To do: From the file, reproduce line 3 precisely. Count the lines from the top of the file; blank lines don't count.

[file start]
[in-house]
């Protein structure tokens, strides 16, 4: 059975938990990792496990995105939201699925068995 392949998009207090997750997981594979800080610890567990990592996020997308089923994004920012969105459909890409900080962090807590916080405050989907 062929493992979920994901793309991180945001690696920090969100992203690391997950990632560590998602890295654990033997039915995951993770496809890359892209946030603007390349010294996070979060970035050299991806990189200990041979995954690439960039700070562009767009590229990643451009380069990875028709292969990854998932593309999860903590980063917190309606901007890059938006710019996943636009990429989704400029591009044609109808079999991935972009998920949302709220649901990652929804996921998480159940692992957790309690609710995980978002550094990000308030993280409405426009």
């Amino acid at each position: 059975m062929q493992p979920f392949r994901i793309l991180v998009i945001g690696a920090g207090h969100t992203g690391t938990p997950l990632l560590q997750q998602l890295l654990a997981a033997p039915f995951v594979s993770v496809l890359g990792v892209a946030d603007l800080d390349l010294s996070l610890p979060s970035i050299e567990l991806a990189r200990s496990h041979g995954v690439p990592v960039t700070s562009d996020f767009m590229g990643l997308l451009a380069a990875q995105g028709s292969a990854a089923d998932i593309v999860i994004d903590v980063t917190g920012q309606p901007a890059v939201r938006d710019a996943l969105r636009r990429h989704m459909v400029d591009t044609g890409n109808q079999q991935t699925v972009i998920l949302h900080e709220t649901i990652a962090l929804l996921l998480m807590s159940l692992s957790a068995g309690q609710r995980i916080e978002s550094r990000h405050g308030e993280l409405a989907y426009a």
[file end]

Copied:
């Amino acid at each position: 059975m062929q493992p979920f392949r994901i793309l991180v998009i945001g690696a920090g207090h969100t992203g690391t938990p997950l990632l560590q997750q998602l890295l654990a997981a033997p039915f995951v594979s993770v496809l890359g990792v892209a946030d603007l800080d390349l010294s996070l610890p979060s970035i050299e567990l991806a990189r200990s496990h041979g995954v690439p990592v960039t700070s562009d996020f767009m590229g990643l997308l451009a380069a990875q995105g028709s292969a990854a089923d998932i593309v999860i994004d903590v980063t917190g920012q309606p901007a890059v939201r938006d710019a996943l969105r636009r990429h989704m459909v400029d591009t044609g890409n109808q079999q991935t699925v972009i998920l949302h900080e709220t649901i990652a962090l929804l996921l998480m807590s159940l692992s957790a068995g309690q609710r995980i916080e978002s550094r990000h405050g308030e993280l409405a989907y426009a």